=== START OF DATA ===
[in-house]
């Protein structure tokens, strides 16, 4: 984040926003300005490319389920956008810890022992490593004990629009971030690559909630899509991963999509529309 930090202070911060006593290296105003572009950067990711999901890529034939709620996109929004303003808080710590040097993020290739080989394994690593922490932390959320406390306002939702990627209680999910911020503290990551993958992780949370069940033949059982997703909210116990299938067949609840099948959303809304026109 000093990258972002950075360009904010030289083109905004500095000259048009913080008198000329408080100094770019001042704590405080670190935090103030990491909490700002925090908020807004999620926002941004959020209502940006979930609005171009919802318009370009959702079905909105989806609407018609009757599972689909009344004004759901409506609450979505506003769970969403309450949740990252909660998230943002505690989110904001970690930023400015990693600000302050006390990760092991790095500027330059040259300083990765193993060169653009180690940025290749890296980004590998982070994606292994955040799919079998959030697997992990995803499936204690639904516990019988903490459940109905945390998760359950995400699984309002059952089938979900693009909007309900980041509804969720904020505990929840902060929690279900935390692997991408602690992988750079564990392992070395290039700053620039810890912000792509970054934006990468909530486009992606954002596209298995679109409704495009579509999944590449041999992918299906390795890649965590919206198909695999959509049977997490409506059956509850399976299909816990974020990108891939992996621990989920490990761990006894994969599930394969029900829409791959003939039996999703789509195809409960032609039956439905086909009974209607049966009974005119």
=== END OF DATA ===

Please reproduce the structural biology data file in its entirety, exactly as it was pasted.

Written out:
[in-house]
């Protein structure tokens, strides 16, 4: 984040926003300005490319389920956008810890022992490593004990629009971030690559909630899509991963999509529309 930090202070911060006593290296105003572009950067990711999901890529034939709620996109929004303003808080710590040097993020290739080989394994690593922490932390959320406390306002939702990627209680999910911020503290990551993958992780949370069940033949059982997703909210116990299938067949609840099948959303809304026109 000093990258972002950075360009904010030289083109905004500095000259048009913080008198000329408080100094770019001042704590405080670190935090103030990491909490700002925090908020807004999620926002941004959020209502940006979930609005171009919802318009370009959702079905909105989806609407018609009757599972689909009344004004759901409506609450979505506003769970969403309450949740990252909660998230943002505690989110904001970690930023400015990693600000302050006390990760092991790095500027330059040259300083990765193993060169653009180690940025290749890296980004590998982070994606292994955040799919079998959030697997992990995803499936204690639904516990019988903490459940109905945390998760359950995400699984309002059952089938979900693009909007309900980041509804969720904020505990929840902060929690279900935390692997991408602690992988750079564990392992070395290039700053620039810890912000792509970054934006990468909530486009992606954002596209298995679109409704495009579509999944590449041999992918299906390795890649965590919206198909695999959509049977997490409506059956509850399976299909816990974020990108891939992996621990989920490990761990006894994969599930394969029900829409791959003939039996999703789509195809409960032609039956439905086909009974209607049966009974005119």